This study examines changes in network structures approximately one year after a set of social accountability (SA) interventions were introduced in 120 villages across two districts by the State Government of Uttar Pradesh, India. The SA interventions aim to empower community members and facilitate community monitoring of public health care providers. This is done through 1) information provision and 2) facilitation of community meetings that focus on health, sanitation and nutrition at the village level.
As part of the main SA evaluation—which studies effects on key child health and nutrition outcomes—social network data was collected in each of the 80 intervention villages, prior to intervention implementation and then collected in the same villages post-intervention. An important potential consequence of the SA interventions is the effect they may have on individual networks as new social connections are created during intervention implementation. Furthermore, underlying health behavior might influence the formation of these connections and the network formation could, in turn, influence health outcomes.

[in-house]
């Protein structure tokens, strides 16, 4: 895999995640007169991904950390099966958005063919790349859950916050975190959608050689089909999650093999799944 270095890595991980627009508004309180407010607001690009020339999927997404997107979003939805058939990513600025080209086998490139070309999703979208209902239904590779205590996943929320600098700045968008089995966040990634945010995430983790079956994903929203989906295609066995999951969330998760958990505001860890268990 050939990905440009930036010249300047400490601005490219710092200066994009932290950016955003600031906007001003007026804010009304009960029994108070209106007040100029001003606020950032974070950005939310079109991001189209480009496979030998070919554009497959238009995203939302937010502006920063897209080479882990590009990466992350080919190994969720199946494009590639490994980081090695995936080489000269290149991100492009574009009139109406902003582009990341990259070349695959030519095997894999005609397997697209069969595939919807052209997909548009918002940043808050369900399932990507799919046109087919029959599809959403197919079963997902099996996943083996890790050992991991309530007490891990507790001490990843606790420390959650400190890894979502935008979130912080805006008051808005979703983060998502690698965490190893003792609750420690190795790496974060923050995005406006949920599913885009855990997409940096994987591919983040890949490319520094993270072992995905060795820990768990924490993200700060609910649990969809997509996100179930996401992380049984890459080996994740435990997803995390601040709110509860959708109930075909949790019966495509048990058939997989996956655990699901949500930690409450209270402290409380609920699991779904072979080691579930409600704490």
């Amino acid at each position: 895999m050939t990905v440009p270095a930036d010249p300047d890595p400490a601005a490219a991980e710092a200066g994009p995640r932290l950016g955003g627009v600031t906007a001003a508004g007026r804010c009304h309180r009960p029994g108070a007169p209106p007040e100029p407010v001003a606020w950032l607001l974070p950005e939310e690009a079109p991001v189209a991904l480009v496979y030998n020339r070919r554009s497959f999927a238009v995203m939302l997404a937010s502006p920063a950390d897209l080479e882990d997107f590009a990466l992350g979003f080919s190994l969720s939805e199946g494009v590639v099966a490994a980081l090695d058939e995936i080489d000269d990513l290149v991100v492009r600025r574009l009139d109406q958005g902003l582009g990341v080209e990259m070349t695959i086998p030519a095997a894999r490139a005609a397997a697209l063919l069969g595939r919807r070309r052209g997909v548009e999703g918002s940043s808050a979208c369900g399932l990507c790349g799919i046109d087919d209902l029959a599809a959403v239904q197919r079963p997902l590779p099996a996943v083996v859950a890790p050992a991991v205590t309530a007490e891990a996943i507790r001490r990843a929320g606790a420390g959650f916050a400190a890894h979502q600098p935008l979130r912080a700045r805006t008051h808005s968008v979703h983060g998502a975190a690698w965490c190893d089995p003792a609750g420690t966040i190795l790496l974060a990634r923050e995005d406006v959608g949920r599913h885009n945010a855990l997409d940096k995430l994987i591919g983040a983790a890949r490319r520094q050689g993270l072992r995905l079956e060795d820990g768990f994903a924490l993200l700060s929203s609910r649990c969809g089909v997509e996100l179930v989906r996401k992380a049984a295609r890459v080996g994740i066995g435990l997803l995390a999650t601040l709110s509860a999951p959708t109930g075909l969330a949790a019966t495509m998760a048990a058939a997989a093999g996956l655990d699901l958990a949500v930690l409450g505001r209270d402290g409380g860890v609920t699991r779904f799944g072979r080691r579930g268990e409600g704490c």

The study covers analysis of the two waves of social network data to investigate how pre-existing network structures influence the health behavior and sharing of health-related information during the intervention period. The study also explores the relation between changes in network structures and improvements in health outcomes, and tests the hypothesis that villages with larger changes in network structures are more likely to experience improvements in health outcomes as a result of these interventions.